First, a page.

I'm not some NYC-centric jerk. I certainly see the allure of the suburbs for some folks, and would probably prefer to live in a smaller city than NY for the more reasonable economics and greater sense of community. But as my family starts to outgrow my current apartment and we think about where we want to live next, livable urban areas are going to be high on our list of priorities--and owning a lawn will be absent.

Yes, suburbia has been considered the "American dream" for the last half century, a dream that was fueled by cheap energy for heating/cooling those standalone homes, watering those lawns and gassing up the family cars. But suburbanism has peaked. There will always be people who prefer the suburbs (some people just can't imagine raising kids without a yard of their own), but both economics and consumer preferences are pushing many more people away from them.

pioneer98 said...

9:27AM said: "I love my suburban neigbhorhood and my house that is two blocks from their school, two blocks from a big park and three blocks from Hy-Vee.

And at the rate their still building in north Bettendorf, it looks like many others do too."

Have you been out to North Bettendorf to see all that sprawl? I guess Crow Creek Park is within walking distance of some of it, but I'm positive you have to get in a car to go to most schools, stores, etc. I used to live in a condo in Bettendorf off of Tanglefoot, which is much closer to town than that neighborhood, and it was borderline whether I could walk to restaurants and stores. It was definitely more than "a couple blocks", more like 1/2 a mile. I cetainly didn't walk in the winter.

Now we live in Davenport, and we truly are within walking distance of schools, the bike path, 3 parks, restaurants and stores. People are certainly welcome to move to North Bettendorf, but don't pretend its to get closer to amenities like parks and grocery stores.

I read the Atlantic article, too. I thought it hit it right on the head: the retraction from the suburbs doesn't mean all of them will turn into slums. It means some areas of them might, though. Look at Bettendorf: its going to continue to be challenged by the PV school district for folks who want suburban living, and Davenport for folks who want urban living. It may do just fine, but who knows what will happen in the next 20 years.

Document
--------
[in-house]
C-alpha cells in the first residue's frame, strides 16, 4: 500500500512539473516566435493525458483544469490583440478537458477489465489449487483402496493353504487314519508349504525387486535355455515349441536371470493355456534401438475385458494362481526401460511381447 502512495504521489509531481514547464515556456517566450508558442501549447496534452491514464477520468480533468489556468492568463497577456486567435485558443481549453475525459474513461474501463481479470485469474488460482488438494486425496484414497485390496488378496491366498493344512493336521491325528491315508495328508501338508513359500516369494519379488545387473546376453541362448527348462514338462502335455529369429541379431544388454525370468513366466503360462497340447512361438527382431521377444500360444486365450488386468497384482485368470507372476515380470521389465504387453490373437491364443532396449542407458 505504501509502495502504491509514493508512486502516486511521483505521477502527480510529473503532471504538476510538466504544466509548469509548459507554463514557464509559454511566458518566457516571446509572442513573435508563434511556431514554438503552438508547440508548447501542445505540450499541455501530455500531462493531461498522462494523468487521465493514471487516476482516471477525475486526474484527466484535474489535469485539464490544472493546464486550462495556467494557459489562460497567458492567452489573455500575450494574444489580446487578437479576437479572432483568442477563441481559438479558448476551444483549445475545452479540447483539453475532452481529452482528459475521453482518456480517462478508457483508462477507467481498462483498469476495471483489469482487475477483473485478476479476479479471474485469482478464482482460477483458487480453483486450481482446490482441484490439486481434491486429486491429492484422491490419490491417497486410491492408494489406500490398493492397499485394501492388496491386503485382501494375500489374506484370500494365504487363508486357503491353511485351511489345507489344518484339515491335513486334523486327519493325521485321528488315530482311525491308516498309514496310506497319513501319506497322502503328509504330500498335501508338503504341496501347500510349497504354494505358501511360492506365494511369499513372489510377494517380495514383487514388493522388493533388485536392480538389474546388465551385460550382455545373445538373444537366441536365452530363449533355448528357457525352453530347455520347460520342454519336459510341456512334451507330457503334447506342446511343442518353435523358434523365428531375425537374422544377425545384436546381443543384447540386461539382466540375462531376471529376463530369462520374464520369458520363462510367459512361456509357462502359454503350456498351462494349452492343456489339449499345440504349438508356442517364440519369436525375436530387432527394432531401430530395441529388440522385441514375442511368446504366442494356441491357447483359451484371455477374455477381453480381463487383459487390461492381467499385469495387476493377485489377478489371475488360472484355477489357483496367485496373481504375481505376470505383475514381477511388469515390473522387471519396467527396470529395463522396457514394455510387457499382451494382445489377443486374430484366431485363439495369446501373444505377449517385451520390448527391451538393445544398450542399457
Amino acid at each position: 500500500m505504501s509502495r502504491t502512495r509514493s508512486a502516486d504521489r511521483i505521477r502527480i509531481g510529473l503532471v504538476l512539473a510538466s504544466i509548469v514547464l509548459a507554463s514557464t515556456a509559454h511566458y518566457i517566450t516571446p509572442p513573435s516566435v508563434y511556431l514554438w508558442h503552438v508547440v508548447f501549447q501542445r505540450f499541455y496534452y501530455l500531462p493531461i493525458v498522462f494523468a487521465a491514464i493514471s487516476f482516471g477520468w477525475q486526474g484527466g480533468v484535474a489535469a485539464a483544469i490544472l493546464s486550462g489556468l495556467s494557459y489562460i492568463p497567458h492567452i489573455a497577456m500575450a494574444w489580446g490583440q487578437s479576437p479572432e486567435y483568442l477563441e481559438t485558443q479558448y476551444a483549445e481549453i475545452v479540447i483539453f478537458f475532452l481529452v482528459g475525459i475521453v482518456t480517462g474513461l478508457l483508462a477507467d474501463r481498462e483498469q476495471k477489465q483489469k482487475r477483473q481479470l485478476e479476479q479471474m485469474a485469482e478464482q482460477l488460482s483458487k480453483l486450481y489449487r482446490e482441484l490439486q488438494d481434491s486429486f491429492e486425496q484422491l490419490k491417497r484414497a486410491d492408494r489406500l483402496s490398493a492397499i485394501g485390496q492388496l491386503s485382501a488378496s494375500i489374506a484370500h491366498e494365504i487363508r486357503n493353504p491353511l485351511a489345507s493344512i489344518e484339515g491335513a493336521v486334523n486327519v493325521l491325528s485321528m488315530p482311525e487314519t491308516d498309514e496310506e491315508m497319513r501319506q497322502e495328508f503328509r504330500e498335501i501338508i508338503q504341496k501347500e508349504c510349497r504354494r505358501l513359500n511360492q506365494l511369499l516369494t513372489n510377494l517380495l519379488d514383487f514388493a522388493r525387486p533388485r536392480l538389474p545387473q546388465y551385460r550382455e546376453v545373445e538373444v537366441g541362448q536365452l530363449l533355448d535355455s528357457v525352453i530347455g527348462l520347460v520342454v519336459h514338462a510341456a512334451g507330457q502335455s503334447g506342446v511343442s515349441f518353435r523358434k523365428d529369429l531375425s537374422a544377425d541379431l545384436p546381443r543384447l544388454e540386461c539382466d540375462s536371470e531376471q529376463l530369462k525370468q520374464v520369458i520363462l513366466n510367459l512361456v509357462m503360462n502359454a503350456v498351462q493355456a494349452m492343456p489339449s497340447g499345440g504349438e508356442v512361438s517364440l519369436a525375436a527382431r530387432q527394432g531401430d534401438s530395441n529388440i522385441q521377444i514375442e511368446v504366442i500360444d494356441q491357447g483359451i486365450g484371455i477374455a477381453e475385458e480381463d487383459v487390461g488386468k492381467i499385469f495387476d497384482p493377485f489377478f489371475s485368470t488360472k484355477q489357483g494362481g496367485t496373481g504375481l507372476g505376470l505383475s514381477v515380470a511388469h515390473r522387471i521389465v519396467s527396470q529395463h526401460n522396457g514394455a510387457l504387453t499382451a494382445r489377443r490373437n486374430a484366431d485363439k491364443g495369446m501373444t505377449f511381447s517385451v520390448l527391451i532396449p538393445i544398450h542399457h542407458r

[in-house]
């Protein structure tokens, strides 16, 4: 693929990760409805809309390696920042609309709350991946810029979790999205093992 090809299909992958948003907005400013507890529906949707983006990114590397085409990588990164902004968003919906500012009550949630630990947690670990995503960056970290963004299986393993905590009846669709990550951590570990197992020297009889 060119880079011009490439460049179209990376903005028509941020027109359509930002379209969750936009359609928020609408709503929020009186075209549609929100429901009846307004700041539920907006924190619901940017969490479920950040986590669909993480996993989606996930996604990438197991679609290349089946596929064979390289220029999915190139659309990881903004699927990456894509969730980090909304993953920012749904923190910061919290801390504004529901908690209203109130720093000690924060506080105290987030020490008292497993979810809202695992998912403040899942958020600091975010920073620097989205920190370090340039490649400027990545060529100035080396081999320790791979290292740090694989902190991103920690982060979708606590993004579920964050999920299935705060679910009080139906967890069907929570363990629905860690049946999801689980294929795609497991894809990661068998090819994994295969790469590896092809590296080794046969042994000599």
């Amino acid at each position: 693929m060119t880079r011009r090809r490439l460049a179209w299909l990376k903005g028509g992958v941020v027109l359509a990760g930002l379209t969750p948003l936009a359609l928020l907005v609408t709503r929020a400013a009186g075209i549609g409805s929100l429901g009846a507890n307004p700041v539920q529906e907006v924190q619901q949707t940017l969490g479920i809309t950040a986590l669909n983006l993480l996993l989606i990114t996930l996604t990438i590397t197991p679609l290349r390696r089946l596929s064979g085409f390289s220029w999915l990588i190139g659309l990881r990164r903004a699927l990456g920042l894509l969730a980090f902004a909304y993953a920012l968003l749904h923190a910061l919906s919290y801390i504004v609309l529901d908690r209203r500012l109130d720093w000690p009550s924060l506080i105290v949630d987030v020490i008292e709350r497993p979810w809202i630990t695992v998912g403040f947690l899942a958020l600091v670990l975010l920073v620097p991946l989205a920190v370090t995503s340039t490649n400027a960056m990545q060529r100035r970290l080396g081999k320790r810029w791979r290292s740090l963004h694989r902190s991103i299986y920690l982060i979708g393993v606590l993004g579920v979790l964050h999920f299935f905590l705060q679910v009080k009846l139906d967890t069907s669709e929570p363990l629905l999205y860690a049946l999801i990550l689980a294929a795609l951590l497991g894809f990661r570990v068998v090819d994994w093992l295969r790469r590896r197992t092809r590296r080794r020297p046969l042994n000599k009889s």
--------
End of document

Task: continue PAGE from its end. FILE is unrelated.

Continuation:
Matt said...

i was curious about something the other day as i drove on 17th street in rock island. Does davenport have any bike lanes at all? my wife and i bought a home in davenport almost a year ago (we're east side and two blocks NoLo). obviously the riverside path is nice for my spring and fall commutes to work, and the duck creek one is nice for our other recreational rides, but going north and south on a road such as jersey ridge (when it's only one lane, like around the East Village) can be quite a hassle.

QuadCityImages said...

Nope, I don't believe we have any bike lanes whatsoever. We do have a "shared roadway" on Main Street, which may be developed even more as a bike route in coming years.

As far as the suburban comments, Davenport's suburban neighborhoods are almost entirely devoid of parks. There isn't a single city park East of Brady and North of Kimberly. Until Prairie Heights, that is.

Anonymous said...

As far as the suburban comments, Davenport's suburban neighborhoods are almost entirely devoid of parks. There isn't a single city park East of Brady and North of Kimberly. Until Prairie Heights, that is.

Maybe no city parks, but there is the (private) Windsor Crest Club, which has a playground, picnic shelter, tennis courts and pools--all accessible to hundreds of kids by foot or bicycle.

Anonymous said...

What former Alderman Nickolas fails to "remember" is that he and the zoological society promised to fund raise $60,000 per year to support the zoo. That would $360,000 over the last sic years. Grand total to date is $5000. Just a bit short.

Anonymous said...

The Fej zoo is like everything else in this town - if we wanted it bad enough we would commit to it, we would make it happen. If we cared enough to save our history, we would. We frankly don't give a shit. It is obvious with the recent St paul house and fej and ho whard we make people work to renovate and save our older areas of town.

frickin a - why the hell can't we really truly commit to our older areas of town? We have no idea what we are letting go of.

I am sorry, but how flippin hard is it to run a flipping petting zoo that has been a part of out history for years?

Moe said...

I was just going to say what the first anonymous said: it's cool when you are young to live in the downtown loft, but as soon as you get hitched and decide to start a family (if ever) downtown living is not so cool.

Plus, the reason people moved out to the suburbs in the first place was that it costs so dang much to live in the city in most of these big cities. High gas prices won't change that, because over time, the higher gas prices will be worked into almost everything else you pay for (as fuel is a necessary element of almost every other business/service).

I would second the other commenter re: parks east of brady and north of kimberly. Besides windsorcrest, there is the Eastern Avenue lagoon (I know it is slightly south of kimberly, but it's a great park). When you consider the few neighborhoods there are east of brady and north of kimberly, and when you consider how new most of the construction is out there, there really wasn't a need for a public park until recently. Now the need has arisen and the Prairie Heights park is going up (I think the city has owned that property for along time, too, so the only reason we haven't had a park sooner is because the city is so dang slow).

But a good article.

Anonymous said...

Being hitched with kids in a downtown loft may not be the ideal scenario, but that's not to say that moving out to the edge of civilization is the best alternative either. There are plenty of wonderful areas in Davenport established in the early 1900s that are mature and provide a safe environment to raise a family. Keeping these areas strong is an essential part of ensuring the viability of the core city.